The latest tidbits on Sun deals and product news

July  1998
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eSuite's sweet on NCs

San Francisco (July 16, 1998) -- Sun and Lotus teamed up this week and introduced the Lotus eSuite WorkPlace for Sun's JavaStations.

The eSuite WorkPlace is a Java-based desktop environment that includes an integrated Web browser, terminal emulator, file manager, e-mail, and a set of business productivity applets such as word processing, spreadsheet constructing, calendaring, an address book, and presentation graphics.

Of the eSuite WorkPlace, Ron Rappaport, industry analyst at Zona Research says, "It looks like a bunch of typical office productivity applications. It's basically a non-Microsoft Office office suite built in Java. It's exactly what Sun needs to have on it's Java-based NCs." Rappaport says eSuite WorkPlace seems to make sense given Sun's arrangement with IBM to work together on Java.

The product is offered on a "Try and Buy" basis. This means customers who purchase Sun's Netra j server software package to enable and administer JavaStations will get a free trial version of Lotus's eSuite product. The trial period lasts 120 days, and at the end, U.S. customers can buy eSuite WorkPlace for $49.00 per seat.

Sun's JavaStations only began shipping in May of this year so it is hard to say what impact eSuite WorkPlace will have on JavaStation sales. The product has not been on the market long enough for analysts to determine hard and fast sales numbers. But those who dare to venture a guess say that the number of JavaStations sold since May falls in the low thousands. "The closer that Sun comes to offering a robust workstation environment on Java-based computers the easier it becomes for Sun to offer them (NCs) as a viable business solution," says Rappaport.

--Stephanie Steenbergen, SunWorld

Sun reports record Q4 revenues

San Francisco (July 16, 1998) -- Buoyed by strong sales of its servers and workstations, Sun Microsystems Inc. today reported fourth-quarter earnings of $288 million before charges, or an all-time high of 73 cents per share, Sun said.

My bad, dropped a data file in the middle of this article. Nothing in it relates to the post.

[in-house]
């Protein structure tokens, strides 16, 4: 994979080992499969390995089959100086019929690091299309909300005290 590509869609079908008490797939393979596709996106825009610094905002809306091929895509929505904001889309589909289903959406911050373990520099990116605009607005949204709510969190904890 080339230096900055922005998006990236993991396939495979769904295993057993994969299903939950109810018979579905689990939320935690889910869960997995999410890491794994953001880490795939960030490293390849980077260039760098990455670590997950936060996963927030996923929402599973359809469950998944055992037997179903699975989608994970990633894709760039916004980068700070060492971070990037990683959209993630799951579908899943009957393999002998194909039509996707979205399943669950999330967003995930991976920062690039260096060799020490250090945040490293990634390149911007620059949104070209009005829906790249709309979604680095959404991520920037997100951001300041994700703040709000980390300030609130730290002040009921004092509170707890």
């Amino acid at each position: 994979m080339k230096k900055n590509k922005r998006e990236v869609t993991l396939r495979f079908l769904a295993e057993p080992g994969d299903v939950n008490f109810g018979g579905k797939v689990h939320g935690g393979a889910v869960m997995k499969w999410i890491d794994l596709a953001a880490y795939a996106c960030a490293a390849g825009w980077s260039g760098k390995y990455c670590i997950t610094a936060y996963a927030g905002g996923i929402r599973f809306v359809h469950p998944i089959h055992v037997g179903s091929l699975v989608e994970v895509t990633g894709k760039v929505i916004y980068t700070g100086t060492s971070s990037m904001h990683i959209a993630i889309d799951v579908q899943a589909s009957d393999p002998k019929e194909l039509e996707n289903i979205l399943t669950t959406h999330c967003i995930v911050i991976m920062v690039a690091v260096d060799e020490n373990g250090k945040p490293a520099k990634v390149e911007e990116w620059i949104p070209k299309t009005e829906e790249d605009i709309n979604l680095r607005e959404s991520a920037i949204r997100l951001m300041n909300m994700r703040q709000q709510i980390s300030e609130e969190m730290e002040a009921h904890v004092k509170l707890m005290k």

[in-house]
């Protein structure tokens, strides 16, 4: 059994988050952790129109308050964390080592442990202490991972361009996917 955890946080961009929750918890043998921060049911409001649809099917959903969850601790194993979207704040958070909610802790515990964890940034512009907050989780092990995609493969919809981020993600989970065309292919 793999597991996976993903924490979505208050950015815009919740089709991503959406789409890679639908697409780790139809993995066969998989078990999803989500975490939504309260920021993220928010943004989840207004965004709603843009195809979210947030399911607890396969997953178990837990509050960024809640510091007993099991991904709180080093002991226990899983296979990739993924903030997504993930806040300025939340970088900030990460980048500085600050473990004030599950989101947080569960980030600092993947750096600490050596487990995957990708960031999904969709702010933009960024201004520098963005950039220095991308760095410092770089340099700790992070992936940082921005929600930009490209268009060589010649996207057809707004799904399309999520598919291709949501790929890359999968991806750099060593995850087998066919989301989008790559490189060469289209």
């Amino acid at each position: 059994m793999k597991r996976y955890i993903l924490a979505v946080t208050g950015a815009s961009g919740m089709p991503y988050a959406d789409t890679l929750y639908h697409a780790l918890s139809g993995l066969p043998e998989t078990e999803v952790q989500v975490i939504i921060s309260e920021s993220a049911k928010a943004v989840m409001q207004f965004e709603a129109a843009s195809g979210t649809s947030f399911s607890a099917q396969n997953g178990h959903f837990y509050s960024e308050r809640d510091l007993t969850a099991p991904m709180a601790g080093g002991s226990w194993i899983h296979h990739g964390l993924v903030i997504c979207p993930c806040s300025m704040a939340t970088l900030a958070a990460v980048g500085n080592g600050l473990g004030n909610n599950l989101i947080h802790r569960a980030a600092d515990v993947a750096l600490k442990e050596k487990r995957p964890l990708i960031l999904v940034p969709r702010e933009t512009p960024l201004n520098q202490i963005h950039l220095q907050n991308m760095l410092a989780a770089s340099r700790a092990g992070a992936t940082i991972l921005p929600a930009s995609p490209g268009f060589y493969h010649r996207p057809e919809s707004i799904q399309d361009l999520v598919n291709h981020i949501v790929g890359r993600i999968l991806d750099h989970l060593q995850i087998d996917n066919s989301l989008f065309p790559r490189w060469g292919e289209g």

Revenues for the quarter were $2.9 billion, also a record for Sun, and up 13 percent over the previous year, the company said. That compares to fourth quarter 1997 results of $2.54 billion in revenue, with net income of $237 million, or 61 cents per share.

During the quarter Sun incurred one-time charges related to a company acquisition. Including those charges, Sun's income and earnings per share for the quarter were $273 million and 69 cents, respectively.

Twenty-two brokers polled by financial watchdog First Call Corp. produced a consensus estimate of 71 cents per share for the quarter.

Strong growth in the U.S. and Europe was sufficient to offset a 12 percent decline in sales in Japan compared to the year-ago quarter, said Ed Zander, Sun's chief operating officer, in a conference call with press and analysts.

For the full 1998 fiscal year, Sun's revenues were $9.8 billion, up 14 percent compared with $8.6 billion in the previous year. Net income was $906 million, up 23 percent over the same period a year earlier, excluding one-time items for fiscal years 1997 and 1998.

In the conference call, Scott McNealy, Sun's chief executive officer and Zander reveled in recent press coverage of Jini, the newest piece of Sun's Java platform which the company says will enable disparate devices connected to a network to communicate and share resources with each other in a way previously not possible. (See "Sun to let Jini spec out of the bottle.")